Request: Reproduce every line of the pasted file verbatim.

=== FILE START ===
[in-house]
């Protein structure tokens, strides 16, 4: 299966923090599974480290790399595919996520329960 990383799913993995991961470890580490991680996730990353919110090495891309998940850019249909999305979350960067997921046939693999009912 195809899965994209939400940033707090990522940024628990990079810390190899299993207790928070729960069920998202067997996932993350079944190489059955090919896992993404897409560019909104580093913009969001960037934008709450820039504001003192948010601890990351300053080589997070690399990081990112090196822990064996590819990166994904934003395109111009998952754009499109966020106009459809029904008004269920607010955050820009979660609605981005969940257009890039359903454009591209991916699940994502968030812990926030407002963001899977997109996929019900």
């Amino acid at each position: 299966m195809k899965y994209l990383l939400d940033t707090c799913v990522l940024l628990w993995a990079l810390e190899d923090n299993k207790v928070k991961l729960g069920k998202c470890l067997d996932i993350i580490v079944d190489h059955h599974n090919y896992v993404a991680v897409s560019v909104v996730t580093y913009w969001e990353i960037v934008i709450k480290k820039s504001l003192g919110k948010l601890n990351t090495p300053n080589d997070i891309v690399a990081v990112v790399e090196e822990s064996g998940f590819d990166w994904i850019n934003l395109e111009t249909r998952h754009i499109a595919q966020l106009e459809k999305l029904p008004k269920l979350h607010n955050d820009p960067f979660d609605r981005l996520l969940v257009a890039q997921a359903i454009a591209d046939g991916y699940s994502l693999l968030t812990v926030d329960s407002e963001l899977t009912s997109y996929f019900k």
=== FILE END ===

[in-house]
């Protein structure tokens, strides 16, 4: 299966923090599974480290790399595919996520329960 990383799913993995991961470890580490991680996730990353919110090495891309998940850019249909999305979350960067997921046939693999009912 195809899965994209939400940033707090990522940024628990990079810390190899299993207790928070729960069920998202067997996932993350079944190489059955090919896992993404897409560019909104580093913009969001960037934008709450820039504001003192948010601890990351300053080589997070690399990081990112090196822990064996590819990166994904934003395109111009998952754009499109966020106009459809029904008004269920607010955050820009979660609605981005969940257009890039359903454009591209991916699940994502968030812990926030407002963001899977997109996929019900």
């Amino acid at each position: 299966m195809k899965y994209l990383l939400d940033t707090c799913v990522l940024l628990w993995a990079l810390e190899d923090n299993k207790v928070k991961l729960g069920k998202c470890l067997d996932i993350i580490v079944d190489h059955h599974n090919y896992v993404a991680v897409s560019v909104v996730t580093y913009w969001e990353i960037v934008i709450k480290k820039s504001l003192g919110k948010l601890n990351t090495p300053n080589d997070i891309v690399a990081v990112v790399e090196e822990s064996g998940f590819d990166w994904i850019n934003l395109e111009t249909r998952h754009i499109a595919q966020l106009e459809k999305l029904p008004k269920l979350h607010n955050d820009p960067f979660d609605r981005l996520l969940v257009a890039q997921a359903i454009a591209d046939g991916y699940s994502l693999l968030t812990v926030d329960s407002e963001l899977t009912s997109y996929f019900k």